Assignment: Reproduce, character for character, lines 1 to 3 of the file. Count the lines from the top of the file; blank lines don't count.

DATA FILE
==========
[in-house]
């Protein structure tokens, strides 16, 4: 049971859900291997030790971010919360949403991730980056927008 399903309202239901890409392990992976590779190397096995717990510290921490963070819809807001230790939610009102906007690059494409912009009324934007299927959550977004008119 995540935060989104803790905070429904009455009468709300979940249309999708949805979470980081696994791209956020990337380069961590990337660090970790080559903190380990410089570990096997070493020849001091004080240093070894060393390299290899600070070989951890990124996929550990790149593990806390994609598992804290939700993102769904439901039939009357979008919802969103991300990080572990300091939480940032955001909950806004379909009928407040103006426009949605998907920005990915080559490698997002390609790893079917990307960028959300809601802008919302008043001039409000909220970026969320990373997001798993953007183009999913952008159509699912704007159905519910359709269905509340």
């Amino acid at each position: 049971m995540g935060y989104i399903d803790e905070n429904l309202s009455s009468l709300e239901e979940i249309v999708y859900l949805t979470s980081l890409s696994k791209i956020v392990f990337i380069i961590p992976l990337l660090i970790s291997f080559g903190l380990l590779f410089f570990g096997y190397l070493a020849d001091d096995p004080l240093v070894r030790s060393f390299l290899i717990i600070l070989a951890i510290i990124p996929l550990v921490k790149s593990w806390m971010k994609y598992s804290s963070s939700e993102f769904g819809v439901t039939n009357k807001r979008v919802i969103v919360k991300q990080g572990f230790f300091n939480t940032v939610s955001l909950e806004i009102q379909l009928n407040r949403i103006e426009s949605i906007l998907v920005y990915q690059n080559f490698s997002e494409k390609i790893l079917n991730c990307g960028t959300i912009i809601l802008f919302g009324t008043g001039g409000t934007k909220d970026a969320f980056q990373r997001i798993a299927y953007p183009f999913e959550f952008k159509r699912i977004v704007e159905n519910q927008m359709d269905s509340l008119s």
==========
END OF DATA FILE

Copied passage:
[in-house]
């Protein structure tokens, strides 16, 4: 049971859900291997030790971010919360949403991730980056927008 399903309202239901890409392990992976590779190397096995717990510290921490963070819809807001230790939610009102906007690059494409912009009324934007299927959550977004008119 995540935060989104803790905070429904009455009468709300979940249309999708949805979470980081696994791209956020990337380069961590990337660090970790080559903190380990410089570990096997070493020849001091004080240093070894060393390299290899600070070989951890990124996929550990790149593990806390994609598992804290939700993102769904439901039939009357979008919802969103991300990080572990300091939480940032955001909950806004379909009928407040103006426009949605998907920005990915080559490698997002390609790893079917990307960028959300809601802008919302008043001039409000909220970026969320990373997001798993953007183009999913952008159509699912704007159905519910359709269905509340």
């Amino acid at each position: 049971m995540g935060y989104i399903d803790e905070n429904l309202s009455s009468l709300e239901e979940i249309v999708y859900l949805t979470s980081l890409s696994k791209i956020v392990f990337i380069i961590p992976l990337l660090i970790s291997f080559g903190l380990l590779f410089f570990g096997y190397l070493a020849d001091d096995p004080l240093v070894r030790s060393f390299l290899i717990i600070l070989a951890i510290i990124p996929l550990v921490k790149s593990w806390m971010k994609y598992s804290s963070s939700e993102f769904g819809v439901t039939n009357k807001r979008v919802i969103v919360k991300q990080g572990f230790f300091n939480t940032v939610s955001l909950e806004i009102q379909l009928n407040r949403i103006e426009s949605i906007l998907v920005y990915q690059n080559f490698s997002e494409k390609i790893l079917n991730c990307g960028t959300i912009i809601l802008f919302g009324t008043g001039g409000t934007k909220d970026a969320f980056q990373r997001i798993a299927y953007p183009f999913e959550f952008k159509r699912i977004v704007e159905n519910q927008m359709d269905s509340l008119s």